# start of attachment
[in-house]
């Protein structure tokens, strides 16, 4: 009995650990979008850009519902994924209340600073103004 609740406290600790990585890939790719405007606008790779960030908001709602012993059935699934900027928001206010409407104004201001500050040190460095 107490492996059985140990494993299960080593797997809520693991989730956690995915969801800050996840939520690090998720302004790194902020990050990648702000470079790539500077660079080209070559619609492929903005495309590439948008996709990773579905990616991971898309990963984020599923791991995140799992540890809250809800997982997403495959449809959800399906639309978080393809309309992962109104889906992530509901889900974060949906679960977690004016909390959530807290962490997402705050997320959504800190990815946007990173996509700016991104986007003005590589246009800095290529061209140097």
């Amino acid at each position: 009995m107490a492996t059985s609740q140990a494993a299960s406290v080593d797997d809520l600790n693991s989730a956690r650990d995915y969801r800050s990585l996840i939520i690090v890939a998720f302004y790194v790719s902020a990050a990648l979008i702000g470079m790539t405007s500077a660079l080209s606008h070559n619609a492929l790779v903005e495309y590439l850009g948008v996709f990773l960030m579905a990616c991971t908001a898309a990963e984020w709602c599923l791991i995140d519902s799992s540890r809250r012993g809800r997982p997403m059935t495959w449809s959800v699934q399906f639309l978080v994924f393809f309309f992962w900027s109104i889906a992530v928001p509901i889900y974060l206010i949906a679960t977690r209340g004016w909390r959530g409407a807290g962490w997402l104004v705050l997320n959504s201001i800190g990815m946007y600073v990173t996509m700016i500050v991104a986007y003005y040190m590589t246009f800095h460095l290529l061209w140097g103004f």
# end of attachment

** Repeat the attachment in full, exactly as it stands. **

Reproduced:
[in-house]
């Protein structure tokens, strides 16, 4: 009995650990979008850009519902994924209340600073103004 609740406290600790990585890939790719405007606008790779960030908001709602012993059935699934900027928001206010409407104004201001500050040190460095 107490492996059985140990494993299960080593797997809520693991989730956690995915969801800050996840939520690090998720302004790194902020990050990648702000470079790539500077660079080209070559619609492929903005495309590439948008996709990773579905990616991971898309990963984020599923791991995140799992540890809250809800997982997403495959449809959800399906639309978080393809309309992962109104889906992530509901889900974060949906679960977690004016909390959530807290962490997402705050997320959504800190990815946007990173996509700016991104986007003005590589246009800095290529061209140097």
């Amino acid at each position: 009995m107490a492996t059985s609740q140990a494993a299960s406290v080593d797997d809520l600790n693991s989730a956690r650990d995915y969801r800050s990585l996840i939520i690090v890939a998720f302004y790194v790719s902020a990050a990648l979008i702000g470079m790539t405007s500077a660079l080209s606008h070559n619609a492929l790779v903005e495309y590439l850009g948008v996709f990773l960030m579905a990616c991971t908001a898309a990963e984020w709602c599923l791991i995140d519902s799992s540890r809250r012993g809800r997982p997403m059935t495959w449809s959800v699934q399906f639309l978080v994924f393809f309309f992962w900027s109104i889906a992530v928001p509901i889900y974060l206010i949906a679960t977690r209340g004016w909390r959530g409407a807290g962490w997402l104004v705050l997320n959504s201001i800190g990815m946007y600073v990173t996509m700016i500050v991104a986007y003005y040190m590589t246009f800095h460095l290529l061209w140097g103004f």